• Y10TECHNICAL SUBJECTS COVERED BY FORMER USPC
    • Y10TTECHNICAL SUBJECTS COVERED BY FORMER US CLASSIFICATION
    • Y10T29/00Metal working
    • Y10T29/49Method of mechanical manufacture
    • Y10T29/49826Assembling or joining

Abstract

An adjustable lighted walking aid adapted to be used in low light or dark areas is disclosed and may include a cane having a front light for illuminating obstacles being encountered in front of the user and a back light for simultaneously illuminating the area proximate the feet of the user so that the user may see and thus help avoid upcoming obstacles in front, as well as observe the area at his or her feet while walking. The cane may be used in its generally vertical manner during use to assist properly the stability of the user, and is adjustable in its length to accommodate a variety of users.

Description

BACKGROUND OF THE INVENTION

1. Field of the Invention

The present invention relates in general to lighted walking aids. It more particularly relates to an adjustable offset cane which may provide illumination of the walkway for the user.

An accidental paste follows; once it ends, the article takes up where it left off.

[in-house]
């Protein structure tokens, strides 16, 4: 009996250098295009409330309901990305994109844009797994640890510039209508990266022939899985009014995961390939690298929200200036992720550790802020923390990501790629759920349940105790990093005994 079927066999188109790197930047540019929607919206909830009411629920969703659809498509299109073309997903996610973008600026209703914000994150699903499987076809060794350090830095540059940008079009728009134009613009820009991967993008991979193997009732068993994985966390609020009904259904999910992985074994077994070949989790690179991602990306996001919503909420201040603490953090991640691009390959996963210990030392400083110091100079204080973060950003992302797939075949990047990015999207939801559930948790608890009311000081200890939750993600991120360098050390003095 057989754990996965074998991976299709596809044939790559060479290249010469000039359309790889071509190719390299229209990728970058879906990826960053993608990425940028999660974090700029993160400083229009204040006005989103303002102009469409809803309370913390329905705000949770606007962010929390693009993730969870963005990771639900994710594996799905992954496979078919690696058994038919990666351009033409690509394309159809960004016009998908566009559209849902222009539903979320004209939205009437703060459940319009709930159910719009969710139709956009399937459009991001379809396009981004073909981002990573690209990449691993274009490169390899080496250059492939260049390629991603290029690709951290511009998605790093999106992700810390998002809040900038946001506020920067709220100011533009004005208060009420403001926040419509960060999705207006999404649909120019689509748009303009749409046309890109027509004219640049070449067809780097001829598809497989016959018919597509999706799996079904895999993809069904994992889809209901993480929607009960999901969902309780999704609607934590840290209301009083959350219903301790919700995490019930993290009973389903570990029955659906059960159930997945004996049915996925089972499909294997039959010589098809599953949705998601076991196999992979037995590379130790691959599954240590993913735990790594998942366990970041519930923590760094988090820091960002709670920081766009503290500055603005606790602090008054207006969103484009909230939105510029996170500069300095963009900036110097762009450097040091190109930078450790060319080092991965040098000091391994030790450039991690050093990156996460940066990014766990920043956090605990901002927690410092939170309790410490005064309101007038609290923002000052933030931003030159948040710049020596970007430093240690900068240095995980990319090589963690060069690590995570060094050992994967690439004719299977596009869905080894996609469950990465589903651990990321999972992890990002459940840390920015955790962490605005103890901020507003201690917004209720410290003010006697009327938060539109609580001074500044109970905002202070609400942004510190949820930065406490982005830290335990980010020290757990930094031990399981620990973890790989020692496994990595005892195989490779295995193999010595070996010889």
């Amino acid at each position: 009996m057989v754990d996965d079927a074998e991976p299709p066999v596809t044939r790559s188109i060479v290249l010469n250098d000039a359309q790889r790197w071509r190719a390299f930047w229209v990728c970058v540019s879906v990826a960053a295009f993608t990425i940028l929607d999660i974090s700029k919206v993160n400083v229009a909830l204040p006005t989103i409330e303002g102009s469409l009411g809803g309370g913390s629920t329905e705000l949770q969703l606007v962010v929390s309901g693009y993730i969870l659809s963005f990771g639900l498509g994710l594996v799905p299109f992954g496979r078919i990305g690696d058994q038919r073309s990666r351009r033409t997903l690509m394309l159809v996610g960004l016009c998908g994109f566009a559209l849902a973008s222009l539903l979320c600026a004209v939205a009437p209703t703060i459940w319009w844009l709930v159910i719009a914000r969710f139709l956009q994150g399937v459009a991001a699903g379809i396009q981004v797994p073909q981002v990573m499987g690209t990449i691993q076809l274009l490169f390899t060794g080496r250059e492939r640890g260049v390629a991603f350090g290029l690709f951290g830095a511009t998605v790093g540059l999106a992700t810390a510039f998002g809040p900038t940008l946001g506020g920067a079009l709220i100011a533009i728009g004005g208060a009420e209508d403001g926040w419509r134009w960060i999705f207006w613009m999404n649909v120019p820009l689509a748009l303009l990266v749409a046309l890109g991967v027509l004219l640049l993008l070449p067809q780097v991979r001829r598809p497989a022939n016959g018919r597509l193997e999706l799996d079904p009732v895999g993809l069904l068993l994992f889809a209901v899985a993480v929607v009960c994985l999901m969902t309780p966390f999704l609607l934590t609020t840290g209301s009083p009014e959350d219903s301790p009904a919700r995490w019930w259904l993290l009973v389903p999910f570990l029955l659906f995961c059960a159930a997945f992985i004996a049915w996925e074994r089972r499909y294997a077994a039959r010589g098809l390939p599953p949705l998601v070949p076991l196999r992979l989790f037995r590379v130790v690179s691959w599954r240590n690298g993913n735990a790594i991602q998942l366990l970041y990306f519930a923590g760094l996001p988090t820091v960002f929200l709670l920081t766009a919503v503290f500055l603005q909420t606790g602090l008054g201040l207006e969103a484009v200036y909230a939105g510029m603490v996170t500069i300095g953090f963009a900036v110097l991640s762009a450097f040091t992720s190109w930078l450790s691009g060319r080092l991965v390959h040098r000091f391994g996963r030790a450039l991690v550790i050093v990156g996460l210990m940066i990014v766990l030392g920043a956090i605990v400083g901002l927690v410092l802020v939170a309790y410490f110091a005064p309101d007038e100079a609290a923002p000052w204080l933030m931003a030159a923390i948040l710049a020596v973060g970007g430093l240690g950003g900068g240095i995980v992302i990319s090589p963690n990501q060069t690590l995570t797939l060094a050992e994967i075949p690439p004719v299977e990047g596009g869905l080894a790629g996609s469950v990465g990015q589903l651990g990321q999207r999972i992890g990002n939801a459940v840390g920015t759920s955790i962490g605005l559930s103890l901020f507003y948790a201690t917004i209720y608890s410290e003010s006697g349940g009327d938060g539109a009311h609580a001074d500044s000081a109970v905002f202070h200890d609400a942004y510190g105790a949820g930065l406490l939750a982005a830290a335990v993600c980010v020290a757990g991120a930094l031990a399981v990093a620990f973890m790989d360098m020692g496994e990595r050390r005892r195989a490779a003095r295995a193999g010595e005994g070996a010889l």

2. Background Art

There is no admission that the background art disclosed in this section legally constitutes prior art.

Typically, people who need to use a walking aid such as a cane, crutches or a walker, are more likely to trip over obstacles and fall due to their difficulty with walking when attempting to walk in dimly lit or dark locations. There have been a variety of walking aids equipped with lights to assist the user in viewing the obstacles and hopefully to avoid tripping and falling. For example, reference may be made to the following U.S. Pat. Nos. 4,562,850; 5,197,501; 5,810,466; and 6,463,947.